When will Costco stop expanding?

How Amazon attracts the most attractive customers

Combined with economies of scale in storage and delivery and other economies of scale, Amazon already has an inherent advantage over smaller online retailers.

But that's where it ends. Amazon can certainly work a little more effectively here and there. Warehouse employees can pay poorly - nobody else does that except Amazon in the industry - and it can advertise its own offers more. But at the end of the day, Amazon also has to work with the margin on the product sold. Amazon also somehow has to recoup the shipping costs with every order. All dealers are the same.

Correct? Not correct!

For ten years now, Amazon has been expanding Amazon Prime bit by bit. (Amazon Prime started in the USA in 2005 and came to Germany in 2007.) Originally, Amazon Prime was a fixed annual amount for which you received free two-day shipping. Even today, the core offering from Amazon Prime is free express delivery.

But Amazon Prime has long since encompassed a lot more. In addition, Prime customers get access to Amazon Instant Video, Amazon's video streaming service. In the US, Prime members can borrow one of 500,000 e-books for their Kindle every month. As a Prime customer, you also get unlimited online storage for your photos in Amazon Cloud Drive. But we're not done yet. As the name suggests, Amazon's music streaming service "Prime Music" is also part of the Prime package. The Prime package also includes earlier access to Amazon deals and participation in new programs such as Prime Now in New York or the grocery delivery service Amazon Fresh, which is available in some regions of the USA.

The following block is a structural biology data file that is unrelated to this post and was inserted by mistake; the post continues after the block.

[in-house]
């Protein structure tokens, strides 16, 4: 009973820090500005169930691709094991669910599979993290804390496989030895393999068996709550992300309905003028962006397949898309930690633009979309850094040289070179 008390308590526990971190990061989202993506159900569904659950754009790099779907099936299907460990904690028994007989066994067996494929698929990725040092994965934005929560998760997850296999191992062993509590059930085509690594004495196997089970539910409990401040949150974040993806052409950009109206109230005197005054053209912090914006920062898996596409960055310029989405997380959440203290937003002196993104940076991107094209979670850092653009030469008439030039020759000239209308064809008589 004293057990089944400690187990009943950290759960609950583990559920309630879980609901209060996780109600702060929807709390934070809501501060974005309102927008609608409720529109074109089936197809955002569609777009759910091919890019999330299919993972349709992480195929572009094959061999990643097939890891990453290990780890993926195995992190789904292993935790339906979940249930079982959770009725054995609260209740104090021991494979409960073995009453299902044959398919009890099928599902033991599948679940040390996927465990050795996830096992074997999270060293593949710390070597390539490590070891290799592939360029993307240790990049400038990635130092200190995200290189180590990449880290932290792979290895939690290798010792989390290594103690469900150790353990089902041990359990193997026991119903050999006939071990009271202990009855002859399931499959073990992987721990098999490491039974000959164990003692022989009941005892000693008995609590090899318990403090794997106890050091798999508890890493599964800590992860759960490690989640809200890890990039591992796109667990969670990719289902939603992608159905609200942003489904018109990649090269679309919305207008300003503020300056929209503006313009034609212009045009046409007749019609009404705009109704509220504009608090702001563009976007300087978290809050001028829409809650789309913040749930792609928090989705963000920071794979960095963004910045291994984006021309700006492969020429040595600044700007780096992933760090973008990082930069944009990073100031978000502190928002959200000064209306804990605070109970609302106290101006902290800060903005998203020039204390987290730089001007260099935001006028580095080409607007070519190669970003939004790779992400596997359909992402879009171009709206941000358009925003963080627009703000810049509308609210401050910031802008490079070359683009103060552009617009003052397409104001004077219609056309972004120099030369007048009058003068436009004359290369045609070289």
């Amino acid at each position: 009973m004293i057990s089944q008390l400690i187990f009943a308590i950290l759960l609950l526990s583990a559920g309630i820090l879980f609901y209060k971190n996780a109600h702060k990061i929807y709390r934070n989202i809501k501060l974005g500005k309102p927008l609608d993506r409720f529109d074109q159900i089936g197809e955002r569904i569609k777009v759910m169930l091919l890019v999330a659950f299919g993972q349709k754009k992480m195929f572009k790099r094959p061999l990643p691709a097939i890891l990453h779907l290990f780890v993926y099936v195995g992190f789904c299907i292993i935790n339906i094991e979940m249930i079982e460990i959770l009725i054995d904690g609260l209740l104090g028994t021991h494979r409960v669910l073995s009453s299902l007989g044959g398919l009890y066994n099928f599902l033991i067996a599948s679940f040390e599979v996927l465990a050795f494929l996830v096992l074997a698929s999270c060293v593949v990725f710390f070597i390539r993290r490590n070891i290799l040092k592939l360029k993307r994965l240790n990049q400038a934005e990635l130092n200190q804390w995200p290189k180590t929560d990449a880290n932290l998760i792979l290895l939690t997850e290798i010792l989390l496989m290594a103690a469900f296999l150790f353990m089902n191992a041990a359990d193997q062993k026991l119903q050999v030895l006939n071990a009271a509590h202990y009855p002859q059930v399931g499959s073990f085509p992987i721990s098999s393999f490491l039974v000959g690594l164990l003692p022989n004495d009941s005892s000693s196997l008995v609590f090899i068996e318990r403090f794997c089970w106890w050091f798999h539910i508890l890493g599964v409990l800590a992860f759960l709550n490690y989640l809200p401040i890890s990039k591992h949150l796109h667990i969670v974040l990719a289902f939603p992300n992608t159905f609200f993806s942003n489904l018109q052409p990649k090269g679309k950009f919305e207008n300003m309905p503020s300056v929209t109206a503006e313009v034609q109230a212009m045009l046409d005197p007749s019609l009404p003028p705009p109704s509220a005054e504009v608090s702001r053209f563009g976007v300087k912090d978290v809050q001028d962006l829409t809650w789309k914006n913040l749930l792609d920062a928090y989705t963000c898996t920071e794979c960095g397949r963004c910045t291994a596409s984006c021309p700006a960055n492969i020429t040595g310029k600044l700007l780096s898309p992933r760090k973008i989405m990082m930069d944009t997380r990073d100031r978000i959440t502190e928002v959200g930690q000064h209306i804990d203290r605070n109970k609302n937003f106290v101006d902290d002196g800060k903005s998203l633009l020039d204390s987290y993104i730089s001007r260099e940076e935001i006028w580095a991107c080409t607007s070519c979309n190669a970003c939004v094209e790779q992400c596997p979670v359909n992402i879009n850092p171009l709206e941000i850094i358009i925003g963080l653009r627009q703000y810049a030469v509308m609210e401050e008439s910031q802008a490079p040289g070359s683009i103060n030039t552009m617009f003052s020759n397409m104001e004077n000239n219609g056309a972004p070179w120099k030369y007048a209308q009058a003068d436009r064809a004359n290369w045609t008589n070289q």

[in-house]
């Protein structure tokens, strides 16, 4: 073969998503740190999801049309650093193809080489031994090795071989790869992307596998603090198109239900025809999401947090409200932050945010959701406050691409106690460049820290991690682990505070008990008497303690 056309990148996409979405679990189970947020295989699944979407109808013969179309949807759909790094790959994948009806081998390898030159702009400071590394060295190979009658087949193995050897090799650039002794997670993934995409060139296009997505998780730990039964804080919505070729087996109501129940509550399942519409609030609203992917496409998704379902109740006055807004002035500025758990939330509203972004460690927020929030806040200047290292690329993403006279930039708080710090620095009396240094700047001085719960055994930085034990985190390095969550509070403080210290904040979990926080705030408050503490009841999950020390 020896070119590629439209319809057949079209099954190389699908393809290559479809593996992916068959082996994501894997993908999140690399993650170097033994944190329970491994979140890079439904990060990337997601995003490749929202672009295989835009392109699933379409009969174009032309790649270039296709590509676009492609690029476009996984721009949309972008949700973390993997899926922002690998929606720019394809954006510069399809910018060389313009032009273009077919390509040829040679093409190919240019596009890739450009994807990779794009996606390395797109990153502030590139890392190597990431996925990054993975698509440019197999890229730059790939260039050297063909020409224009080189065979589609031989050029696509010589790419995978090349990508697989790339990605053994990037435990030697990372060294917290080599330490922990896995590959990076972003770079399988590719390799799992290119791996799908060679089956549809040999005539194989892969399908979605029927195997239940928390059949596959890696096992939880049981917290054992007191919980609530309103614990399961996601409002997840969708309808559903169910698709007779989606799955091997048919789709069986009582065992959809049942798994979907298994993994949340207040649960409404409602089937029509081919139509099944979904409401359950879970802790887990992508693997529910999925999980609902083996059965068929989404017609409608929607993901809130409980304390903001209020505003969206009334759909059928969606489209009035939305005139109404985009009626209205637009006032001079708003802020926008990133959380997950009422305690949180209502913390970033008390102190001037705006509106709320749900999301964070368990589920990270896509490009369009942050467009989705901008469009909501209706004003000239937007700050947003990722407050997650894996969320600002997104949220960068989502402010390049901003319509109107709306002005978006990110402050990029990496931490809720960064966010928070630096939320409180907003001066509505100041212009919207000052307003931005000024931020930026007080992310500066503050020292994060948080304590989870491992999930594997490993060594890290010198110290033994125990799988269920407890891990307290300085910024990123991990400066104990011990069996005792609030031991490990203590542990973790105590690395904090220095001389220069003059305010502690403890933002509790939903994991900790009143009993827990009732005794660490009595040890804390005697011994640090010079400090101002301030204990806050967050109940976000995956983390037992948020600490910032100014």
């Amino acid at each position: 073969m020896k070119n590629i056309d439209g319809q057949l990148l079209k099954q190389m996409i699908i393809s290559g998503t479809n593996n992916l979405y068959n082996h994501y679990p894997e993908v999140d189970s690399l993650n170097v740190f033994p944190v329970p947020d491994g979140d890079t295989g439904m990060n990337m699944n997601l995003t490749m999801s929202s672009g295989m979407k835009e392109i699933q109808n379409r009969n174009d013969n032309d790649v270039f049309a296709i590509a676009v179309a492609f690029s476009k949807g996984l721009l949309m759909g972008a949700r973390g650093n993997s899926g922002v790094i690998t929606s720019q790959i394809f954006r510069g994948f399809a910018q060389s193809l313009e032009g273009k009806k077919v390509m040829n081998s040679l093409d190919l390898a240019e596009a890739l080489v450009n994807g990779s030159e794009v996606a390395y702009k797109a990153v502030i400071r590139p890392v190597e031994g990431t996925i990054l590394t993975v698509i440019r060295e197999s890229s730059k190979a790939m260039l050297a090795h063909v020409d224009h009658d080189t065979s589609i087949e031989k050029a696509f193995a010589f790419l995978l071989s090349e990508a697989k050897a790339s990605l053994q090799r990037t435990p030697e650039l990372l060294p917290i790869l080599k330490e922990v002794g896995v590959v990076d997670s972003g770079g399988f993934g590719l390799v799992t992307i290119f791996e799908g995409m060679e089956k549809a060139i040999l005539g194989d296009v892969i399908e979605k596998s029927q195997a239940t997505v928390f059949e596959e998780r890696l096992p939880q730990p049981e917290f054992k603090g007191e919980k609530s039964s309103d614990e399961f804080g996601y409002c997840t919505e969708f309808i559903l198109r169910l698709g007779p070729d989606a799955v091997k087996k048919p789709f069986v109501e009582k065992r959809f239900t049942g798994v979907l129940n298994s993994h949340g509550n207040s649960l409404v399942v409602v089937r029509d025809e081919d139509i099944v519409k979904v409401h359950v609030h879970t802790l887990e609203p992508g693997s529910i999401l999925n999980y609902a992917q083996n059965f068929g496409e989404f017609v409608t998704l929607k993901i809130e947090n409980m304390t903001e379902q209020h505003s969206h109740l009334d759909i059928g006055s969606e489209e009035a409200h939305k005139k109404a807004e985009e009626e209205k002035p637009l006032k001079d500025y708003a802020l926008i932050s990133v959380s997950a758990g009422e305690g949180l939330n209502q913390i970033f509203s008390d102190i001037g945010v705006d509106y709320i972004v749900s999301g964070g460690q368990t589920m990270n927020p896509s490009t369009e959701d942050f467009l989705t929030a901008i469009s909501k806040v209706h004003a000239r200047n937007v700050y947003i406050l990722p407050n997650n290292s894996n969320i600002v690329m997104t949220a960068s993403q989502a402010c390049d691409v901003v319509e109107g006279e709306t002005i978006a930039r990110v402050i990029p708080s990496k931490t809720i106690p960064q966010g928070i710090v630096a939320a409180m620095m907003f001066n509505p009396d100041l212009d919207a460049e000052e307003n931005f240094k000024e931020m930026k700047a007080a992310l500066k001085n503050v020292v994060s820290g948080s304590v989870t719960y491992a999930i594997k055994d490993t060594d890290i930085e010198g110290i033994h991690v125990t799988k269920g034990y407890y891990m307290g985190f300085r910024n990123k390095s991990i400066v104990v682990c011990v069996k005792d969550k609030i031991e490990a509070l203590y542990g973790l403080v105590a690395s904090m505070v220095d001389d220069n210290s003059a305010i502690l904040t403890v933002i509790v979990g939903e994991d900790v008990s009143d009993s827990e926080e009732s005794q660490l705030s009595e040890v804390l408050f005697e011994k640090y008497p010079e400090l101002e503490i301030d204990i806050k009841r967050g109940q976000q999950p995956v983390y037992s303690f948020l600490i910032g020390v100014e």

Movies, music, photos, books and no shipping costs. And nobody knows what will belong to Prime tomorrow.

In April 2014, the annual Prime fee was increased by $ 20 to $ 99 per year. According to Amazon, this price increase by at least a little more than 25 percent did not detract from the growth in membership numbers. According to Amazon, memberships at Amazon Prime have grown by 53 percent compared to the previous year.

Amazon Prime seems extremely attractive to customers, as you can see. No wonder: In contrast to other discount programs such as Payback and Co., the advantages of Amazon Prime - films, music, photos, books and no shipping costs - are very easy to communicate. But what does Amazon get out of it?

With Prime, Amazon can, as is possible with any form of bundling, work with mixed calculations that are denied to a provider driven purely by individual order processes. Because the shipping fees are covered by the annual fee from the perspective of Prime customers, they order more often - more freely, if you will - on Amazon. According to a recent study (PDF), Prime members in the US buy goods worth an average of US $ 1,500 a year. That's almost three times the $ 625 a normal Amazon customer spends a year.